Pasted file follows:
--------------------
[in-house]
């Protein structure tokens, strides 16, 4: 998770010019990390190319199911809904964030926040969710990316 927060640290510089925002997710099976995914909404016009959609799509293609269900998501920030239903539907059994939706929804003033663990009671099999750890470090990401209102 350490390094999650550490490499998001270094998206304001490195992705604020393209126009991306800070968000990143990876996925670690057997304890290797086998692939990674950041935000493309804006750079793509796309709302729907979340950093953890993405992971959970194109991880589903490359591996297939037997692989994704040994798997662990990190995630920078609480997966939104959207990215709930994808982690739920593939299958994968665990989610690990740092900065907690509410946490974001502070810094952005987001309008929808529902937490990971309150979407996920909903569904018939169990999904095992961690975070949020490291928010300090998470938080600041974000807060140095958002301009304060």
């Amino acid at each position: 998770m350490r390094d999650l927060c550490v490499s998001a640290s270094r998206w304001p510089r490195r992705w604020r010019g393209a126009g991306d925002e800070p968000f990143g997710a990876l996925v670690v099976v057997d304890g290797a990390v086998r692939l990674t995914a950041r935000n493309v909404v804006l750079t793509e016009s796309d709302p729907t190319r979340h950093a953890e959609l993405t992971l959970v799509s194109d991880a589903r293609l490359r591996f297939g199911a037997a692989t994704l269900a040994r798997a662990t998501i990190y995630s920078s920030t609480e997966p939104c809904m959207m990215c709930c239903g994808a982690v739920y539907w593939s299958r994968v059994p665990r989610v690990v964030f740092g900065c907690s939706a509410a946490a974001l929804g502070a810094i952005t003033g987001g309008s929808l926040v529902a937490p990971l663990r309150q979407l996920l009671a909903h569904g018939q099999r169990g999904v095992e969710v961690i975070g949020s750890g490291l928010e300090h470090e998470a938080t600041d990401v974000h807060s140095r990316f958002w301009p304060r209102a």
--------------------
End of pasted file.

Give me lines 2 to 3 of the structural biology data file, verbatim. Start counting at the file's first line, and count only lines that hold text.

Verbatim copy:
């Protein structure tokens, strides 16, 4: 998770010019990390190319199911809904964030926040969710990316 927060640290510089925002997710099976995914909404016009959609799509293609269900998501920030239903539907059994939706929804003033663990009671099999750890470090990401209102 350490390094999650550490490499998001270094998206304001490195992705604020393209126009991306800070968000990143990876996925670690057997304890290797086998692939990674950041935000493309804006750079793509796309709302729907979340950093953890993405992971959970194109991880589903490359591996297939037997692989994704040994798997662990990190995630920078609480997966939104959207990215709930994808982690739920593939299958994968665990989610690990740092900065907690509410946490974001502070810094952005987001309008929808529902937490990971309150979407996920909903569904018939169990999904095992961690975070949020490291928010300090998470938080600041974000807060140095958002301009304060």
């Amino acid at each position: 998770m350490r390094d999650l927060c550490v490499s998001a640290s270094r998206w304001p510089r490195r992705w604020r010019g393209a126009g991306d925002e800070p968000f990143g997710a990876l996925v670690v099976v057997d304890g290797a990390v086998r692939l990674t995914a950041r935000n493309v909404v804006l750079t793509e016009s796309d709302p729907t190319r979340h950093a953890e959609l993405t992971l959970v799509s194109d991880a589903r293609l490359r591996f297939g199911a037997a692989t994704l269900a040994r798997a662990t998501i990190y995630s920078s920030t609480e997966p939104c809904m959207m990215c709930c239903g994808a982690v739920y539907w593939s299958r994968v059994p665990r989610v690990v964030f740092g900065c907690s939706a509410a946490a974001l929804g502070a810094i952005t003033g987001g309008s929808l926040v529902a937490p990971l663990r309150q979407l996920l009671a909903h569904g018939q099999r169990g999904v095992e969710v961690i975070g949020s750890g490291l928010e300090h470090e998470a938080t600041d990401v974000h807060s140095r990316f958002w301009p304060r209102a």